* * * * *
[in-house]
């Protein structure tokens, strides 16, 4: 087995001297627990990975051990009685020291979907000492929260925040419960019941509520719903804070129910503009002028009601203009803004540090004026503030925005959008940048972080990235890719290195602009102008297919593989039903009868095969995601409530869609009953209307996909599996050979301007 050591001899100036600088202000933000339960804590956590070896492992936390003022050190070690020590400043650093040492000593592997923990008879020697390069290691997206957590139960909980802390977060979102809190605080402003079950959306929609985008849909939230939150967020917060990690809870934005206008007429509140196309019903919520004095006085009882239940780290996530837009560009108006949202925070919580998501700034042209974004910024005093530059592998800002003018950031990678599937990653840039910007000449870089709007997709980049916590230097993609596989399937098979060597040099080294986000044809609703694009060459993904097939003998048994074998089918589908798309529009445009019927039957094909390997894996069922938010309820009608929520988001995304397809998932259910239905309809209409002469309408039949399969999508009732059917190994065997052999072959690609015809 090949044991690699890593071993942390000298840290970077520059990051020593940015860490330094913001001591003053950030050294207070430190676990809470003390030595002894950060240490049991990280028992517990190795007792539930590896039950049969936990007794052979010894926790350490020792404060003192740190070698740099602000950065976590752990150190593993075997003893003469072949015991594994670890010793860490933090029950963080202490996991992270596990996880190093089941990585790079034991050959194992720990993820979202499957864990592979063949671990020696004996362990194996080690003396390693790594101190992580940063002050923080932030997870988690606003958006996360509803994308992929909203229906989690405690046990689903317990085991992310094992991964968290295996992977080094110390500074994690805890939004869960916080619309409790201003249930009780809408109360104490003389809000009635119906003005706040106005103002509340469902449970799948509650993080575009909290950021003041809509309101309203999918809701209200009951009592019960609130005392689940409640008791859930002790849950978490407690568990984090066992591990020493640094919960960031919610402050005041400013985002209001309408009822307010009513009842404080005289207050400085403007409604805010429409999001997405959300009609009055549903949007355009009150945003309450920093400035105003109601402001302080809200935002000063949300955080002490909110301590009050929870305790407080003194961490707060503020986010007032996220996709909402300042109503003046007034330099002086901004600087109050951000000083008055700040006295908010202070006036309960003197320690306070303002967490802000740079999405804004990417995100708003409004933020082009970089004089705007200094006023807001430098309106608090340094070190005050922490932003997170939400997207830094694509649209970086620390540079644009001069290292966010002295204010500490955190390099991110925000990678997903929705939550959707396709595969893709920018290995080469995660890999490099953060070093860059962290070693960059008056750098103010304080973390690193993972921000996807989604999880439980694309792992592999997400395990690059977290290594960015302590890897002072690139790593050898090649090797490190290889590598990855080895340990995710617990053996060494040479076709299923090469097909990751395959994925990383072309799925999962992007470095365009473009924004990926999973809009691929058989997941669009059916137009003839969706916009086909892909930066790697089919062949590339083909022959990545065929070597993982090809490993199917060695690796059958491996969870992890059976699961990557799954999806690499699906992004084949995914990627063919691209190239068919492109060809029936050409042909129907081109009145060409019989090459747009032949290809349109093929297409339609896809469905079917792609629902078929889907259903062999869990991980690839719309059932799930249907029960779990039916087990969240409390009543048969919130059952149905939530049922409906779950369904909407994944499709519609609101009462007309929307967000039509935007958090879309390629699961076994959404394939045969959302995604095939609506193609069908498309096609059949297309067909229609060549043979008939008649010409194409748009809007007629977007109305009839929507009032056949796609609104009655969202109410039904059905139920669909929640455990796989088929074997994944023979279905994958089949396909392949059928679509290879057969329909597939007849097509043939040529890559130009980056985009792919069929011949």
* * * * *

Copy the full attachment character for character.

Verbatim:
[in-house]
């Protein structure tokens, strides 16, 4: 087995001297627990990975051990009685020291979907000492929260925040419960019941509520719903804070129910503009002028009601203009803004540090004026503030925005959008940048972080990235890719290195602009102008297919593989039903009868095969995601409530869609009953209307996909599996050979301007 050591001899100036600088202000933000339960804590956590070896492992936390003022050190070690020590400043650093040492000593592997923990008879020697390069290691997206957590139960909980802390977060979102809190605080402003079950959306929609985008849909939230939150967020917060990690809870934005206008007429509140196309019903919520004095006085009882239940780290996530837009560009108006949202925070919580998501700034042209974004910024005093530059592998800002003018950031990678599937990653840039910007000449870089709007997709980049916590230097993609596989399937098979060597040099080294986000044809609703694009060459993904097939003998048994074998089918589908798309529009445009019927039957094909390997894996069922938010309820009608929520988001995304397809998932259910239905309809209409002469309408039949399969999508009732059917190994065997052999072959690609015809 090949044991690699890593071993942390000298840290970077520059990051020593940015860490330094913001001591003053950030050294207070430190676990809470003390030595002894950060240490049991990280028992517990190795007792539930590896039950049969936990007794052979010894926790350490020792404060003192740190070698740099602000950065976590752990150190593993075997003893003469072949015991594994670890010793860490933090029950963080202490996991992270596990996880190093089941990585790079034991050959194992720990993820979202499957864990592979063949671990020696004996362990194996080690003396390693790594101190992580940063002050923080932030997870988690606003958006996360509803994308992929909203229906989690405690046990689903317990085991992310094992991964968290295996992977080094110390500074994690805890939004869960916080619309409790201003249930009780809408109360104490003389809000009635119906003005706040106005103002509340469902449970799948509650993080575009909290950021003041809509309101309203999918809701209200009951009592019960609130005392689940409640008791859930002790849950978490407690568990984090066992591990020493640094919960960031919610402050005041400013985002209001309408009822307010009513009842404080005289207050400085403007409604805010429409999001997405959300009609009055549903949007355009009150945003309450920093400035105003109601402001302080809200935002000063949300955080002490909110301590009050929870305790407080003194961490707060503020986010007032996220996709909402300042109503003046007034330099002086901004600087109050951000000083008055700040006295908010202070006036309960003197320690306070303002967490802000740079999405804004990417995100708003409004933020082009970089004089705007200094006023807001430098309106608090340094070190005050922490932003997170939400997207830094694509649209970086620390540079644009001069290292966010002295204010500490955190390099991110925000990678997903929705939550959707396709595969893709920018290995080469995660890999490099953060070093860059962290070693960059008056750098103010304080973390690193993972921000996807989604999880439980694309792992592999997400395990690059977290290594960015302590890897002072690139790593050898090649090797490190290889590598990855080895340990995710617990053996060494040479076709299923090469097909990751395959994925990383072309799925999962992007470095365009473009924004990926999973809009691929058989997941669009059916137009003839969706916009086909892909930066790697089919062949590339083909022959990545065929070597993982090809490993199917060695690796059958491996969870992890059976699961990557799954999806690499699906992004084949995914990627063919691209190239068919492109060809029936050409042909129907081109009145060409019989090459747009032949290809349109093929297409339609896809469905079917792609629902078929889907259903062999869990991980690839719309059932799930249907029960779990039916087990969240409390009543048969919130059952149905939530049922409906779950369904909407994944499709519609609101009462007309929307967000039509935007958090879309390629699961076994959404394939045969959302995604095939609506193609069908498309096609059949297309067909229609060549043979008939008649010409194409748009809007007629977007109305009839929507009032056949796609609104009655969202109410039904059905139920669909929640455990796989088929074997994944023979279905994958089949396909392949059928679509290879057969329909597939007849097509043939040529890559130009980056985009792919069929011949």